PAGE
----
It’s been more than a year since nature writer Carl Safina’s “The View from Lazy Point” was published, but the cautionary tale of this book is haunting enough to deserve a second read.
Mr. Safina, who lives on the peninsula in Amagansett at the entrance to Napeague Harbor that gives the book its name, has made a global name for himself as a thinker on the threats to the ocean and the plants and animals that depend on it, but this is the first of his five books to actually be set on the East End.
The author, who bought his Lazy Point house several years ago, is in good literary company in his fascination with his new home, which he’d heard was named for the ne’er-do-well baymen who’d come to Lazy Point as squatters on worthless land.
“None other than Walt Whitman enjoyed the exact same spot,” Mr. Safina wrote, then quoted Whitman: “The eastern end of Long Island, and the Peconic bay region, I knew quite well — sail’d more than once around Shelter Island, and down to Montauk — spent many an hour on Turtle hill by the old light-house, on the extreme point, looking out over the ceaseless roll of the Atlantic. I used to like to go down there and fraternize with the blue-fishers, or the annual squads of sea-bass takers.”
Mr. Safina, who first made a name for himself with “Song for Blue Ocean,” a book which in part chronicles the unsustainable practices of long line deepwater fishermen, has slightly less success with the local baymen than Whitman had. In one memorable scene in “The View from Lazy Point,” he and a marine biologist friend pick a fight with baymen who come to the beach near his house to catch truckloads of horseshoe crabs crawling out of the bay to mate during a full moon.
“He wants to know how I’d feel if he came to my office and disrupted what I do for a living,” he writes. “I try saying that if you want to keep making a living, killing your animals while they’re breeding seems a risky strategy. He says that’s nonsense; his grandfather did this, too. They’ve been doing this for generations and look: the crabs are still here by the hundreds.”
“The View from Lazy Point” takes place over the course of the calendar year of 2010, and follows Mr. Safina’s travels to the ends of the earth, from a seed bank saved for a post-apocalyptic world in Svalbard, Norway to the sinking Pacific island of Palau, where even gravediggers are hitting seawater when doing their work, to the Antarctic, as he documents the rapid acceleration of changes to the planet thanks to human activity.
His book builds on the theory of the “Anthropocene Epoch,” an informal measure of geologic time rapidly gaining credibility among geologists, which is used to describe the current era in which human activity has more impact than anything else on the earth’s ecosystems.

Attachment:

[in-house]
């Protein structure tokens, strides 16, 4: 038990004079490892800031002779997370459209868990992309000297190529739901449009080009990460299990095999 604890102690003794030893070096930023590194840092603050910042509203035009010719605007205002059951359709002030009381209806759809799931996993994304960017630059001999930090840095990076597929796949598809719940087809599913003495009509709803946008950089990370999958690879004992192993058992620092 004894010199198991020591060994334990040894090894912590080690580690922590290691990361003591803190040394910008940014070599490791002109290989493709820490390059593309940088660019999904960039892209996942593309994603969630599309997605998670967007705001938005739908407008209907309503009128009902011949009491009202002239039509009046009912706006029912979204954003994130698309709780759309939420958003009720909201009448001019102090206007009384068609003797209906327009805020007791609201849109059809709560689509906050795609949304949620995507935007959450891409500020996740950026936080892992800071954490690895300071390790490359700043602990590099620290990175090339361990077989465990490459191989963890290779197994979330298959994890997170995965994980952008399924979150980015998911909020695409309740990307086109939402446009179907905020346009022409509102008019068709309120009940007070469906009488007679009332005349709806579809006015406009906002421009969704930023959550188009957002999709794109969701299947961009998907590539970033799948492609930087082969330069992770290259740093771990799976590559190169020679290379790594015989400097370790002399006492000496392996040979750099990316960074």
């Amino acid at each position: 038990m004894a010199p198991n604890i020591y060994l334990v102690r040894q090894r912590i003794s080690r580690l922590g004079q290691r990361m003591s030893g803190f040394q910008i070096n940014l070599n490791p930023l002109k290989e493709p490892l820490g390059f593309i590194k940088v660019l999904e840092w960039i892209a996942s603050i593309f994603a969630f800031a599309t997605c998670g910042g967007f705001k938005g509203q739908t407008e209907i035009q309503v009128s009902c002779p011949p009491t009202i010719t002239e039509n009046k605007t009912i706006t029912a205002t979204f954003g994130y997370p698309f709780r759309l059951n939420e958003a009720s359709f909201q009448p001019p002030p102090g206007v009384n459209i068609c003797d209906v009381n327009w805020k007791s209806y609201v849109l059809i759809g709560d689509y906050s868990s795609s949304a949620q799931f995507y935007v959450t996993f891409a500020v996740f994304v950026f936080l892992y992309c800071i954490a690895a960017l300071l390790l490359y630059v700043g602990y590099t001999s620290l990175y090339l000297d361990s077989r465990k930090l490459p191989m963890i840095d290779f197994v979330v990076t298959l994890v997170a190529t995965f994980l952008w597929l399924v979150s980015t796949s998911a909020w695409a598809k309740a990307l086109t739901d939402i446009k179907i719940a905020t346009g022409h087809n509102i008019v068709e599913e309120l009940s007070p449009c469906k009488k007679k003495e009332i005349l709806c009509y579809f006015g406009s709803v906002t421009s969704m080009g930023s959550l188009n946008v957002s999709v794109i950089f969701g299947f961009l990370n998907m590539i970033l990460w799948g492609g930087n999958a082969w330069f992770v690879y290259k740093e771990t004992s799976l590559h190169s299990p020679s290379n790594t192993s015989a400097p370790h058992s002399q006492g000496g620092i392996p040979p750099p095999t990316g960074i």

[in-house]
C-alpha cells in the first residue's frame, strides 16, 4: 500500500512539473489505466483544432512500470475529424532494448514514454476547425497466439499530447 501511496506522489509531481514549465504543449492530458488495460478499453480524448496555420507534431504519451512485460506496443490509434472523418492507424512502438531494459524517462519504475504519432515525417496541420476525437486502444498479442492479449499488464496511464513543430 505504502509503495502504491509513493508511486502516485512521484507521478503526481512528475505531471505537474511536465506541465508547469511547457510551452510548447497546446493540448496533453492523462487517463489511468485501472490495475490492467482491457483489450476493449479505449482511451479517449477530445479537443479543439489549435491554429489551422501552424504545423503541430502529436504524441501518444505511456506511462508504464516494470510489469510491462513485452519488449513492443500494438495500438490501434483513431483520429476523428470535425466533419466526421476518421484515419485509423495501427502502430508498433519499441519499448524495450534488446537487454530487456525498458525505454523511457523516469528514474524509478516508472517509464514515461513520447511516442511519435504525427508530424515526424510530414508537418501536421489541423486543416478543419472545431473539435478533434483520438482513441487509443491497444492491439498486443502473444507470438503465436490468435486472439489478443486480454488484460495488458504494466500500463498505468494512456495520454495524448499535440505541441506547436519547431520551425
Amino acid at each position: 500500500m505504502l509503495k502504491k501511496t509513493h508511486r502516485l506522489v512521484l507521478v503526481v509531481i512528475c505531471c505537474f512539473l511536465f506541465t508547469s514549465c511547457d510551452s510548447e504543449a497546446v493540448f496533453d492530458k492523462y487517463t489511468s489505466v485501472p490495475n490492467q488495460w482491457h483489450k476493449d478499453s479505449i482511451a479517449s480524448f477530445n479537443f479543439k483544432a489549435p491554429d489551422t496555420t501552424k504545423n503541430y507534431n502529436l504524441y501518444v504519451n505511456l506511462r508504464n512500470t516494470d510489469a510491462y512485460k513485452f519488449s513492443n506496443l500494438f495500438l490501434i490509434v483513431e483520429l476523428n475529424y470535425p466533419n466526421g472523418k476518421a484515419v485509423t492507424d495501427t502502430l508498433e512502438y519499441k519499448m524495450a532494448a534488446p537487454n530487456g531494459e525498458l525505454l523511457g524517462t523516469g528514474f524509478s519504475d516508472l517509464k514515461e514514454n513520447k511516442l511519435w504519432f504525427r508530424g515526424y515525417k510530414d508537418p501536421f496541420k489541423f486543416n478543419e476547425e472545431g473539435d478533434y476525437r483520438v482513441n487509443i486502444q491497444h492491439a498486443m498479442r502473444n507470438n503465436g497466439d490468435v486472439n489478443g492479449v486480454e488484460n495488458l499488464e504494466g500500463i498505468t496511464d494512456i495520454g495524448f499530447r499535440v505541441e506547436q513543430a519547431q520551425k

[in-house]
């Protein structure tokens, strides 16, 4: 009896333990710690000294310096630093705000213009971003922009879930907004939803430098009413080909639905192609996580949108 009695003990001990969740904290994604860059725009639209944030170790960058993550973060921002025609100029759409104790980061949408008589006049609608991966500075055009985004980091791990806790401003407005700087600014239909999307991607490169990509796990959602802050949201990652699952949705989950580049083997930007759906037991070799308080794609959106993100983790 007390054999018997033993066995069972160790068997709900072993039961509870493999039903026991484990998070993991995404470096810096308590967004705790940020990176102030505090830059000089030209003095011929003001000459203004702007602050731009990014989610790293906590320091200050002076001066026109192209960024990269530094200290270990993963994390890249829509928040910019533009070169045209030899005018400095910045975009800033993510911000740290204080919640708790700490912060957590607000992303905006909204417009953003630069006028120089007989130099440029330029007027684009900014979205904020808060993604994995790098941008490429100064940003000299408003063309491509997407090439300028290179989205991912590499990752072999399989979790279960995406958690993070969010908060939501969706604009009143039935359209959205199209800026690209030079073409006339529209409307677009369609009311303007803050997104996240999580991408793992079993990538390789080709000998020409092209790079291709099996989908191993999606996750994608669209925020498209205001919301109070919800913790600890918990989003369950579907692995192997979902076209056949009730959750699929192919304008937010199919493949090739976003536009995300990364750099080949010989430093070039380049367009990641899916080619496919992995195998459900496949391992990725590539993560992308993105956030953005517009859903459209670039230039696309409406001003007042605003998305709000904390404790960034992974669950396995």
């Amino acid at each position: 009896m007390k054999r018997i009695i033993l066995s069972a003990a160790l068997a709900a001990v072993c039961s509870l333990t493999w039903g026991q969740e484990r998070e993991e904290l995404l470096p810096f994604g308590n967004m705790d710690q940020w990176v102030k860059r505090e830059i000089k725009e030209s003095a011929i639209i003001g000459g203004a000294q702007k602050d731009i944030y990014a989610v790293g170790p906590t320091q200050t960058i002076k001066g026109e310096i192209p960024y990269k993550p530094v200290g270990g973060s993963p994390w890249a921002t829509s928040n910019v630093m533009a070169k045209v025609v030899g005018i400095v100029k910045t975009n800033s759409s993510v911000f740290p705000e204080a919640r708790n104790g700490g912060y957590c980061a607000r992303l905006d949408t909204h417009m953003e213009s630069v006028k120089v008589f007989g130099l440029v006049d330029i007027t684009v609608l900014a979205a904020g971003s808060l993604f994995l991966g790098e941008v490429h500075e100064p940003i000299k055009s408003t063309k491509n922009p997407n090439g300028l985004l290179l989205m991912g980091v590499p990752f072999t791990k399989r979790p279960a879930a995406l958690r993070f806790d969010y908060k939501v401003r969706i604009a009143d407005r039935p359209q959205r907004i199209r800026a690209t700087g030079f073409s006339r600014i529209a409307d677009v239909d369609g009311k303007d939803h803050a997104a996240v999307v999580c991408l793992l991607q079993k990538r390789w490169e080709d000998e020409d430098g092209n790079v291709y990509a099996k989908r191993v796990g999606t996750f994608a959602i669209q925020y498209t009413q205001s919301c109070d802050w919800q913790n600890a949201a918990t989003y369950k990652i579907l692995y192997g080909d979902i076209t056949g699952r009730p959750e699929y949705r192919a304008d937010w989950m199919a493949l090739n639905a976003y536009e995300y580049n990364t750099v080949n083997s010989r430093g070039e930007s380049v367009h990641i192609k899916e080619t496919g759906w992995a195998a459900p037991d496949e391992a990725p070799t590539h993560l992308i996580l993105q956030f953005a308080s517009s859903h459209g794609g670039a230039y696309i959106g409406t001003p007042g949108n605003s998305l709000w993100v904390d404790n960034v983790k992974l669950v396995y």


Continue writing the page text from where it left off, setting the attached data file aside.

This book, whose subtitle is “A Natural Year in an Unnatural World,” aptly proves his point.
He begins with an early-year trip to the Caribbean coral reefs off Belize, where warming ocean temperatures and acidification are bleaching out acres upon acres of once-thriving coral, then returns home to find a fin whale carcass on a Hamptons beach, which had likely been hit by a ship before beaching to die, then heads out again and again into the world, finding examples of human effects on the natural world both on foreign shores and at home.
“Our dearth of ways to deal with such enormous problems is a symptom of the relationship we’ve decided to have with the world,” he wrote. But he offers little hope for any concrete steps to change that relationship, leaving readers with the impression that it’s already too late.
He even goes so far as to quote Yeats’ “The Second Coming,” a verse that has been in style these days:
Turning and turning in the widening gyre
The falcon cannot hear the falconer;
Things fall apart; the centre cannot hold;
Mere anarchy is loosed upon the world,
The blood-dimmed tide is loosed, and everywhere
The ceremony of innocence is drowned;
The best lack all conviction, while the worst
Are full of passionate intensity. Surely some revelation is at hand…
“The revelation is this: don’t wait for some revelation. We make our own luck,” Mr. Safina writes. “It is by far preferable that the best people have conviction, and the worst get convicted.”
In the end, Mr. Safina finds his own solace in rebuilding his own relationship with the natural world. After each trip out into the world, after each storm carves more sand away from the beach near his home, he returns to his fishing rod, to his nature guides, to the salt marshes and tidal lands surrounding his house, hoping to find order in a world out of kilter.
Perhaps this story is to be continued…
If books aren’t your thing, you can listen instead to this song by Montauk rock-and-roller Nancy Atlas, who grew up on Lazy Point.